Climate Change 2001:
Working Group I: The Scientific Basis
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3.2 Terrestrial and Ocean Biogeochemistry: Update on Processes

3.2.1 Overview of the Carbon Cycle

The first panel of Figure 3.1 shows the major components of the carbon cycle, estimates of the current storage in the active compartments, and estimates of the gross fluxes between compartments. The second panel shows best estimates of the additional flux (release to the atmosphere - positive; uptake - negative) associated with the human perturbation of the carbon cycle during the 1980s. Note that the gross amounts of carbon annually exchanged between the ocean and atmosphere, and between the land and atmosphere, represent a sizeable fraction of the atmospheric CO2 content - and are many times larger than the total anthropogenic CO2 input. In consequence, an imbalance in these exchanges could easily lead to an anomaly of comparable magnitude to the direct anthropogenic perturbation. This implies that it is important to consider how these fluxes may be changing in response to human activities.

To understand how the changing global environment may alter the carbon cycle, it is necessary to further analyse the fluxes and examine the physicochemical and biological processes that determine them. The remaining two panels of Figure 3.1 indicate the main constituent fluxes in the terrestrial and marine systems, with current estimates of their magnitude. The following sections explain the controls on these fluxes, with special reference to processes by which anthropogenic changes may influence the overall carbon balance of the land and oceans on time-scales from years to centuries.

Box 3.1: Measuring terrestrial carbon stocks and fluxes.

Estimating the carbon stocks in terrestrial ecosystems and accounting for changes in these stocks requires adequate information on land cover, carbon density in vegetation and soils, and the fate of carbon (burning, removals, decomposition). Accounting for changes in all carbon stocks in all areas would yield the net carbon exchange between terrestrial ecosystems and the atmosphere (NBP).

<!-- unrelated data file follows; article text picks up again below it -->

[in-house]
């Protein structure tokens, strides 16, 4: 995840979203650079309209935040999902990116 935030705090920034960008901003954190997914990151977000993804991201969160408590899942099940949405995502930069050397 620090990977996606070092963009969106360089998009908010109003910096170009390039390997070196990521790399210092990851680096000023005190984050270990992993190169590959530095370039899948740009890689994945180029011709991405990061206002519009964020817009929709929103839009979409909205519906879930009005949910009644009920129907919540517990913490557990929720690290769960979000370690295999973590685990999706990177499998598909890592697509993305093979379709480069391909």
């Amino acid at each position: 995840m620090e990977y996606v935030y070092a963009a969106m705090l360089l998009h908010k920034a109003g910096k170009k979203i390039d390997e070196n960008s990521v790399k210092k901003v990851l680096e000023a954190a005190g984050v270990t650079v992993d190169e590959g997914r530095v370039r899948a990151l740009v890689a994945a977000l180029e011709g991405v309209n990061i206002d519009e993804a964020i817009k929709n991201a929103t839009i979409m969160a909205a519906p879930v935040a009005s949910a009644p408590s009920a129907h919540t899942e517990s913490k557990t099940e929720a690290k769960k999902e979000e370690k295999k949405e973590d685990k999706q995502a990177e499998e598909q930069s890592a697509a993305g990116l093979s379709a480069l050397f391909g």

Global land cover maps show poor agreement due to different definitions of cover types and inconsistent sources of data (de Fries and Townshend, 1994). Land cover changes are difficult to document, uncertainties are large, and historical data are sparse. Satellite imagery is a valuable tool for estimating land cover, despite problems with cloud cover, changes at fine spatial scales, and interpretation (for example, difficulties in distinguishing primary and secondary forest). Aerial photography and ground measurements can be used to validate satellite-based observations.

The carbon density of vegetation and soils has been measured in numerous ecological field studies that have been aggregated to a global scale to assess carbon stocks and NPP (e.g., Atjay et al., 1979; Olson et al., 1983; Saugier and Roy, 2001; Table 3.2), although high spatial and temporal heterogeneity and methodological differences introduce large uncertainties. Land inventory studies tend to measure the carbon stocks in vegetation and soils over larger areas and/or longer time periods. For example, the United Nations Food and Agricultural Organisation (FAO) has been compiling forest inventories since 1946 providing detailed data on carbon stocks, often based on commercial wood production data. Inventory studies include managed forests with mixed age stands, thus average carbon stock values are often lower than those based on ecological site studies, which have generally been carried out in relatively undisturbed, mature ecosystems. Fluxes of carbon can be estimated from changes in inventoried carbon stocks (e.g., UN-ECE/FAO, 2000), or from combining data on land-use change with methods to calculate changes in carbon stock (e.g., Houghton, 1999). The greatest uncertainty in both methods is in estimating the fate of the carbon: the fraction which is burned, rates of decomposition, the effect of burning and harvesting on soil carbon, and subsequent land management.

Ecosystem-atmosphere CO2 exchange on short time-scales can be measured using micrometeorological techniques such as eddy covariance, which relies on rapidly responding sensors mounted on towers to resolve the net flux of CO2 between a patch of land and the atmosphere (Baldocchi et al., 1988). The annual integral of the measured CO2 exchange is approximately equivalent to NEP (Wofsy et al., 1993; Goulden et. al, 1996; Aubinet et al., 2000). This innovation has led to the establishment of a rapidly expanding network of long-term monitoring sites (FLUXNET) with many sites now operating for several years, improving the understanding of the physiological and ecological processes that control NEP (e.g., Valentini et al., 2000). The distribution of sites is currently biased toward regrowing forests in the Northern Hemisphere, and there are still technical problems and uncertainties, although these are being tackled. Current flux measurement techniques typically integrate processes at a scale less than 1 km2.



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